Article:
This topic describes how the Mode source operates in broadband time-domain simulations, and how to significantly reduce the injection errors that can occur due to the mode mismatch.

## Introduction

The mode solver of the Mode source uses a frequency domain technique to calculate the modes of a structure. This technique is inherently single frequency and if the default source settings is used, the mode solver calculates the mode profiles at the center frequency of the source. For example, if the source range is 300-600 THz, the mode solver will calculate the modes at 450 THz. If the mode profile is relatively constant as a function of frequency, this works well. However, if the mode profile changes over the specified frequency range, there will be some reflection and scattering at the source injection plane. This can be understood in terms of the mode profile mismatch between the mode that actually exists at that frequency and the mode profile of the center frequency that is being injected. These errors will be most noticeable at the minimum and maximum frequencies where the mode mismatch is largest.

## Broadband Simulation Settings - FDTD

To significantly reduce the mode mismatch errors for broadband simulations, multi-frequency calculation can be enabled as shown on figure 2. Enabling this settings allows to specify the number of frequency points at which the mode profile will be calculated. The frequency points lie within the start-stop frequency range and they are located at the Chebyshev grid(rather than being linearly distributed within the start-stop range). The mode profiles at each frequency point can be displayed in the visualizer by clicking on the "Visualize Data" button as shown on figure 3.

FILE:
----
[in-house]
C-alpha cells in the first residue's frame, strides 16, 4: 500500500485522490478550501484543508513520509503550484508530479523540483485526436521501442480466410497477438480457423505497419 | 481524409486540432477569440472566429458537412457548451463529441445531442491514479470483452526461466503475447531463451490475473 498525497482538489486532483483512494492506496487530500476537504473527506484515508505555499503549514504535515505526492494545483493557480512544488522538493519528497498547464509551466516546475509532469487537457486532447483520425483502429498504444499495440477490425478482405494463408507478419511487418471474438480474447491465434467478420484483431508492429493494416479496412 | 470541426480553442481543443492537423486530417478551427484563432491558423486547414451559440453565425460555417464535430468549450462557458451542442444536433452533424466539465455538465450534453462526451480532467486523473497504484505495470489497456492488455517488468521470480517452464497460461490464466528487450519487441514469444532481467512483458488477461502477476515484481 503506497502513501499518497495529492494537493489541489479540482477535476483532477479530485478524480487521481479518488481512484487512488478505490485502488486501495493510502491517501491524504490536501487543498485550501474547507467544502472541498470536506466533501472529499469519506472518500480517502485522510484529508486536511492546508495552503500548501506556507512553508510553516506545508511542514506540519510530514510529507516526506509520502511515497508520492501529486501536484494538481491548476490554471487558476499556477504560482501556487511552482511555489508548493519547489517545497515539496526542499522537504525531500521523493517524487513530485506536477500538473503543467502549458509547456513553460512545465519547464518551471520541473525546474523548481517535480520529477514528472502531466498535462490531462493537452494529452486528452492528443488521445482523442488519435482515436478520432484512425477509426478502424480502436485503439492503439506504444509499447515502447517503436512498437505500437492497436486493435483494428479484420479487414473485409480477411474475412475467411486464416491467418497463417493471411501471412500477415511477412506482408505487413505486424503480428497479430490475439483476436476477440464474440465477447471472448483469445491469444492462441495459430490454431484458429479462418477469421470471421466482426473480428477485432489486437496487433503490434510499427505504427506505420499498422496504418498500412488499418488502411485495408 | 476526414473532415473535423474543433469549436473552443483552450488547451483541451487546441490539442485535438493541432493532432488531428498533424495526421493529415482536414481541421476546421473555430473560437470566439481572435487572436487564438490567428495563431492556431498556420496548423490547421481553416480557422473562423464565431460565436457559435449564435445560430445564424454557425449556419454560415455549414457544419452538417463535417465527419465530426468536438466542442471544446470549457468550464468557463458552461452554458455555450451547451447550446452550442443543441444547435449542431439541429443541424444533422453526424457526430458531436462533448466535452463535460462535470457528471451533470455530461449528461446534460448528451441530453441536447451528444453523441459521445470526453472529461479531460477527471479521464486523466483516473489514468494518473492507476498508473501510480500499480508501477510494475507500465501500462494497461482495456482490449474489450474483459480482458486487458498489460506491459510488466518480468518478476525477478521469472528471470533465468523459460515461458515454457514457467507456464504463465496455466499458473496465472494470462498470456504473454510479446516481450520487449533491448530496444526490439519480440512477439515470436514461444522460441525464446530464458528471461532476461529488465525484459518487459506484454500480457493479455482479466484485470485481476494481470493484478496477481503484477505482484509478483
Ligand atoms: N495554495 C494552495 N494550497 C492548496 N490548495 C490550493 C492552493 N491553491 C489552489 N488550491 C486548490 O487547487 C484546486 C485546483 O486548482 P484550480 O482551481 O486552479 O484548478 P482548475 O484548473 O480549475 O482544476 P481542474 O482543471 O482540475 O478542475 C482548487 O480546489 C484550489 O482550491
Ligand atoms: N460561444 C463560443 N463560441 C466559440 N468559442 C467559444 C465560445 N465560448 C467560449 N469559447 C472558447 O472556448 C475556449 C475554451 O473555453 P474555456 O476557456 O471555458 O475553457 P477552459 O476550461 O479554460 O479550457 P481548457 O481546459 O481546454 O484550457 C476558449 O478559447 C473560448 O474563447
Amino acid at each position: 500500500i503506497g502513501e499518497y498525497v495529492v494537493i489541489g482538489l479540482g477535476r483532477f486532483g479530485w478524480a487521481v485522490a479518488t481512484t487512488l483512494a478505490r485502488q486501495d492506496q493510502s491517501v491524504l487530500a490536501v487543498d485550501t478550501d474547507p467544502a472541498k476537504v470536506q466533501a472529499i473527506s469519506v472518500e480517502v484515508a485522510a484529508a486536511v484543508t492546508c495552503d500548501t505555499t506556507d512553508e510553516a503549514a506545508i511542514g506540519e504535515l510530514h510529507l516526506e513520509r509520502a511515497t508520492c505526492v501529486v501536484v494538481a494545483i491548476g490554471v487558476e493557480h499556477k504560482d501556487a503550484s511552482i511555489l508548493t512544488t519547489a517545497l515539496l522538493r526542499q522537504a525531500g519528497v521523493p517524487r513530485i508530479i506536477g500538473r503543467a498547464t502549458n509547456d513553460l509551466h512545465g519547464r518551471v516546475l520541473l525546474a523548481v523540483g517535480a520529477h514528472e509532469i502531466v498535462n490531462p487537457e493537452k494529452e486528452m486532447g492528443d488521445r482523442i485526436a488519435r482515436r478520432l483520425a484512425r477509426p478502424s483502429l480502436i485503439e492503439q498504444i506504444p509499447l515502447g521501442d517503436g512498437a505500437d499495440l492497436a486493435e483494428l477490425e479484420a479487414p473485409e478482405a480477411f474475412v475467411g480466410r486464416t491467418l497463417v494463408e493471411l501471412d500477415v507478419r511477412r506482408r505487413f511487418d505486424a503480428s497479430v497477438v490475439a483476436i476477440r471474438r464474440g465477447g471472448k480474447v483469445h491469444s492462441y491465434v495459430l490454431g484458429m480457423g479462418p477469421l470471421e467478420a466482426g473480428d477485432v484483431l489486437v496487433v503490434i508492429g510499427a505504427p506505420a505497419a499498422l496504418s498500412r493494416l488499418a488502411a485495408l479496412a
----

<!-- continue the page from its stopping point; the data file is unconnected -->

Mode source settings |
Mode profiles calculated at the frequency points specified in the source settings
Actually injected frequency dependent fields in log scale |

## Number of Frequency Points, Accuracy and Performance Considerations

When setting up the number of frequency points for a broadband mode source simulations, it is important to realize that the frequency points do not represent the fields that are actually injected into the simulation. The injected, frequency dependent fields are obtained by interpolating the function at the specified frequency points during the simulation initialization. Since the points are located on Chebyshev grid, the interpolation can be very precise even with fairly small amount of points depending on the function smoothness. As a result, adding large number of frequency points can increase the simulation time without any considerable gains in accuracy. Therefore, it is recommended to start with a smaller number of frequency points and conduct convergence testing. An example to demonstrate this behavior is shown on the mode profiles above at the specified frequency points and the actual injected fields.

## Example